How to be a better non-fiction reader

Want to read more non-fiction, but struggle to retain all those fantastic facts? Penguin editors who do it for a living share their top tips.

An illustration of a woman sat on a green armchair on a pink rug reading two books
What's your non-fiction game like? Image: Ryan McEachern/Penguin

A good non-fiction book can broaden your horizons and challenge your perceptions. It can also, though, end up lingering on your bedside table under the pacey thriller you picked up at an intricate moment.

We’ve all been guilty of abandoning a dense – if mentally invigorating – non-fiction read, and we’ve all clamoured for an important fact that changed how we see the world, then vanished from our memories at the crucial moment.

So we spoke to experts in reading non-fiction – editors who commission and edit non-fiction books – from across Penguin Random House to learn the best way to take it all in.

Know that there’s a non-fiction book for everybody

"I think I was originally intimidated by nonfiction for a lot of reasons," says Sam Crisp, who works at Ebury commissioning books such as Jane’s Patisserie . "But there’s such a breadth out there: you don’t have to just go for serious, intimidating reads. There are more accessible lifestyle books, for example cookery books. In the same way that people have different learning styles, it’s the same for reading – you just have to feel that out yourself."

Don’t think you have to read it all in one go

Sam says that this approach applies to more lifestyle-orientated non-fiction too, such as cookery books or those written with wellbeing in mind: "It's meant to be a support for specific things, so you can kind of dip in and out depending on what you need at that time."

Don’t worry about all the details

"The thing is, you put so much pressure on yourself to remember everything while you're reading it and it makes it such a slog," says Sharika Teelwah, an editor at Transworld working on titles including Lawrence Chaney’s Drag Queen of Scots. "So my number one tip is to not get bogged down in actively trying to remember every single fact you come across. I think the purpose of nonfiction is about getting a feel for whatever you're learning about, rather than getting your stats together at the dinner table."

"You won’t remember everything you’re reading, and that doesn’t matter,” adds Simon Winder, Publishing Director of Penguin Press. "You will be struck by three or four things, which you will then tell other people, which will stick with you forever."

Take notes – but don’t be afraid to use your phone

"Quite often I’ll have a note page on my phone and I'll jot stuff down to come back to later," says Sam. "That's quite a nice way of doing it, definitely." Sharika also uses her phone. "I used to try and start out with a notebook, but then it felt a bit weirdly like I was preparing for an essay or something. But your phone's always there. I always have a different note for each book; when you get to the end of the book, you can find that page again easily. It’s a more chill way of having your own set of mini-references."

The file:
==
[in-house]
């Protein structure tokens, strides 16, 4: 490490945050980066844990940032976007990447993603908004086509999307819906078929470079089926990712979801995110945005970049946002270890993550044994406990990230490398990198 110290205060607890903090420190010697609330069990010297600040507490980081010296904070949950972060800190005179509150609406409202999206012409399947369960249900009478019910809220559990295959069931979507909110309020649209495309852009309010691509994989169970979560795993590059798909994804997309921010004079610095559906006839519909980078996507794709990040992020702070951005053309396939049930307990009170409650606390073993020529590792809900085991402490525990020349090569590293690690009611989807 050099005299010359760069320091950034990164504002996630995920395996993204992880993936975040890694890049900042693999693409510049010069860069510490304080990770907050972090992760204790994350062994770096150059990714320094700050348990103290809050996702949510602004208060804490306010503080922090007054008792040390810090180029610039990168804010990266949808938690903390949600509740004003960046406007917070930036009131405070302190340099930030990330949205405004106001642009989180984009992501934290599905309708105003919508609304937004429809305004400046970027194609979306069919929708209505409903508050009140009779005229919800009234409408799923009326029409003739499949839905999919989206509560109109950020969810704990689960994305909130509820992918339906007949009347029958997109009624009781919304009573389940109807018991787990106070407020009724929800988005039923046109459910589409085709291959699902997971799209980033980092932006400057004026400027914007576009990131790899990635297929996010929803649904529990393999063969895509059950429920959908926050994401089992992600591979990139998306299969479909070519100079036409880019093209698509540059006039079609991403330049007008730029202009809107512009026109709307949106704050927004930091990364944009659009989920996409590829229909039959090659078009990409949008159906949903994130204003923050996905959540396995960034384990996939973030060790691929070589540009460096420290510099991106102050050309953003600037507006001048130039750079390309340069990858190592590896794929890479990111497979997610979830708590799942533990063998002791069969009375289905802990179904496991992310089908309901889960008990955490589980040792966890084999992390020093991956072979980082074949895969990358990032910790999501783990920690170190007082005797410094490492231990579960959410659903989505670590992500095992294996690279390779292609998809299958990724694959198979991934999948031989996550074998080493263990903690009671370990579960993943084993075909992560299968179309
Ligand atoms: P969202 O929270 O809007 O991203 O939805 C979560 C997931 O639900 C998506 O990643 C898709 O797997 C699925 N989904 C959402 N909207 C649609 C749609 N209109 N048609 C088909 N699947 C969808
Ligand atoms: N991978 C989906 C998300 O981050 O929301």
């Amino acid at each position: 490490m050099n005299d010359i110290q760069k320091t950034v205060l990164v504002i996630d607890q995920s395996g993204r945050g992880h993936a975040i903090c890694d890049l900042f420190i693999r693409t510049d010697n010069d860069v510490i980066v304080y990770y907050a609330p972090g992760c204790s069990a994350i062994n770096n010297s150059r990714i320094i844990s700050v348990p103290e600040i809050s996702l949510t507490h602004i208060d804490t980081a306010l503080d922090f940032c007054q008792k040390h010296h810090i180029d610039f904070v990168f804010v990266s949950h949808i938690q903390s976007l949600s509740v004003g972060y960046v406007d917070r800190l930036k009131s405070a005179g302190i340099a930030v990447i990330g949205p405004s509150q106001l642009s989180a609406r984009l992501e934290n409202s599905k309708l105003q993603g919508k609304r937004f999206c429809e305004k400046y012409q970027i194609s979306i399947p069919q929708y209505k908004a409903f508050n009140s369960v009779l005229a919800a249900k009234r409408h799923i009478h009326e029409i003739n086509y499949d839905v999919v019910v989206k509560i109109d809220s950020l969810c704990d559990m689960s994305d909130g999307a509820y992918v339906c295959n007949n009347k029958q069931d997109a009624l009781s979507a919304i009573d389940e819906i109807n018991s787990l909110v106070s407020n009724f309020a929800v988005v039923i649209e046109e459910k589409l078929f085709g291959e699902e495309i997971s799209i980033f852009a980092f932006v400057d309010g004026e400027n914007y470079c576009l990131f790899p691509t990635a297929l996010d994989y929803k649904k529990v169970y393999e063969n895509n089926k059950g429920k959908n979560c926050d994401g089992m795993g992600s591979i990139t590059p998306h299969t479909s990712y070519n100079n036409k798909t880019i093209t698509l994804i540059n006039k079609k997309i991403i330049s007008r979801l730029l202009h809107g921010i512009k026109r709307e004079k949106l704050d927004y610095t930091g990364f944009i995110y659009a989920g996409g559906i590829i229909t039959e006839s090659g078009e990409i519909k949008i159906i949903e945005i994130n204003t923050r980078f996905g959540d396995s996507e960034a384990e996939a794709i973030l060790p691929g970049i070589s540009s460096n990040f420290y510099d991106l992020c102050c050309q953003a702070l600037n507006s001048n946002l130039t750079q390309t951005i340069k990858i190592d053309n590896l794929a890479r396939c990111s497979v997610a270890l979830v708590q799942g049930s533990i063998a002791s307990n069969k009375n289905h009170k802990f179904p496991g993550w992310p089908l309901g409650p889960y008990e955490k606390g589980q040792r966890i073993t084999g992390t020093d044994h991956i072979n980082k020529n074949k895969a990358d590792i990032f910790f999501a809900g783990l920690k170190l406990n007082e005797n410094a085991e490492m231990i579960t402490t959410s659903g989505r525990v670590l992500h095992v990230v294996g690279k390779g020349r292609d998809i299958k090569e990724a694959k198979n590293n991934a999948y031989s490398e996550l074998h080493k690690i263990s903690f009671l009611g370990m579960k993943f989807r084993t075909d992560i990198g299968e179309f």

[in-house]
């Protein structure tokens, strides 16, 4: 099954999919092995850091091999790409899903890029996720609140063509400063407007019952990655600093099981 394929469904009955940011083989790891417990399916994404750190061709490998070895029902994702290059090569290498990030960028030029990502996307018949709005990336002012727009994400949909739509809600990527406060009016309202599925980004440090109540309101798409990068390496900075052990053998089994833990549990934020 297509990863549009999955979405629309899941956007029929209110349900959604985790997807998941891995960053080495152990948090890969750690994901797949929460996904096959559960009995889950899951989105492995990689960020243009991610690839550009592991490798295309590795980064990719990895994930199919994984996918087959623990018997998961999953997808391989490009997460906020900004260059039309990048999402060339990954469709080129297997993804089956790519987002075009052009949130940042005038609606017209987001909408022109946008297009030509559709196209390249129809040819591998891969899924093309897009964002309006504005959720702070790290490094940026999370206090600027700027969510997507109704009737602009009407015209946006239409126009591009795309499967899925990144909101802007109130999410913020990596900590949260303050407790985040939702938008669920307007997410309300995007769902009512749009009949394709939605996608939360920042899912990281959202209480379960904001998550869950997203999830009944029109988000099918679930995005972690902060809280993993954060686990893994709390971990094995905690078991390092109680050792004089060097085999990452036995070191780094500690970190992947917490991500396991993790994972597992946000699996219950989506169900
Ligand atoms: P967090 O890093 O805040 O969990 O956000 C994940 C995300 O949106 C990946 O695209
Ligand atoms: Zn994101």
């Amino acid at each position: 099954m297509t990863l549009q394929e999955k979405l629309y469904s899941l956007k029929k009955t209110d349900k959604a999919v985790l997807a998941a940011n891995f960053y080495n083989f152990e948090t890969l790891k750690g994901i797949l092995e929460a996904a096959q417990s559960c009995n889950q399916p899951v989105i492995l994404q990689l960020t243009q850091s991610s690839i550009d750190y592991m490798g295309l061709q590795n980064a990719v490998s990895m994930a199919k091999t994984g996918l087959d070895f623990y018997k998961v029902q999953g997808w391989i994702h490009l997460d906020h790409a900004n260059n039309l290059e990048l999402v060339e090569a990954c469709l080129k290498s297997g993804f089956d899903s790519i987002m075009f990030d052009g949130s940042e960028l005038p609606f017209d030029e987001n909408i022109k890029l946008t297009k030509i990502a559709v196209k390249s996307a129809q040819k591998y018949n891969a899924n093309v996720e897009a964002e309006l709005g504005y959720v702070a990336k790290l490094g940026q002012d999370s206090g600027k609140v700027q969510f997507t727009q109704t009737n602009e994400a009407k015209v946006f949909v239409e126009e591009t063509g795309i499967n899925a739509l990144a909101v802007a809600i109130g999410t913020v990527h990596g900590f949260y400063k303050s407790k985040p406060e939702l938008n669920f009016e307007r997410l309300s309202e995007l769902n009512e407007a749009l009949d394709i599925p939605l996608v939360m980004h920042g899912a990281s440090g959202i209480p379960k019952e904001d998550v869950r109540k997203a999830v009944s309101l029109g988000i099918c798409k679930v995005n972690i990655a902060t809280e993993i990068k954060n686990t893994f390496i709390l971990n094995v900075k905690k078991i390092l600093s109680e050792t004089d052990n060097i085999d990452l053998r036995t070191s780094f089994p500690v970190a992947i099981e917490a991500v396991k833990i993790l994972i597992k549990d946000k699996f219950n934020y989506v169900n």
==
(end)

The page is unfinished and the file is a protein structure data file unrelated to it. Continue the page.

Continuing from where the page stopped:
It’s ok to skim…

"You can skim non-fiction because you don’t have to take in the details the same way you do with fiction – you’re not going to get a spoiler, or ruin the ending," says Sharika. "So don’t be afraid to just read the bits that make you excited."

…and ignore the footnotes

"Just pay no attention to things like the footnotes," says Simon. "Don't worry about them. They're there because the author needs to put them there so that other people can follow up on it. But for the reader, it’s important not to care."

Sometimes it will just take a long time to read – and it’ll be worth it

"If you've got a 500-page work of non-fiction, it might take two or three weeks to read, but then you really you feel your mind has shifted to a different place as a result," says Simon. "You will see the world differently. You will be looking with renewed interest at your surroundings as a result of these books. And if that takes quite a long time, it just allowing for more thinking."

Don’t be afraid to go deeper

"Go into the end notes and see what the person who wrote the book read to get all that information. Then you can just keep going deep into whatever niche you’re interested in," says Sharika. "If you’ve found yourself really interested in a subject you can see what else is out there – perhaps follow the author on Instagram and see if they have any other books, or who they’re engaging or reposting. It can allow you to learn more about that subject," adds Sam.

Have a fiction book on the go at the same time

"With a novel and a nonfiction book I feel that you wear different hats,” says Simon. “I'll always have a non-fiction and fiction book on the go at the sane time. Whenever if you're fed up with one you can turn to the other."

What did you think of this article? Email editor@penguinrandomhouse.co.uk and let us know.

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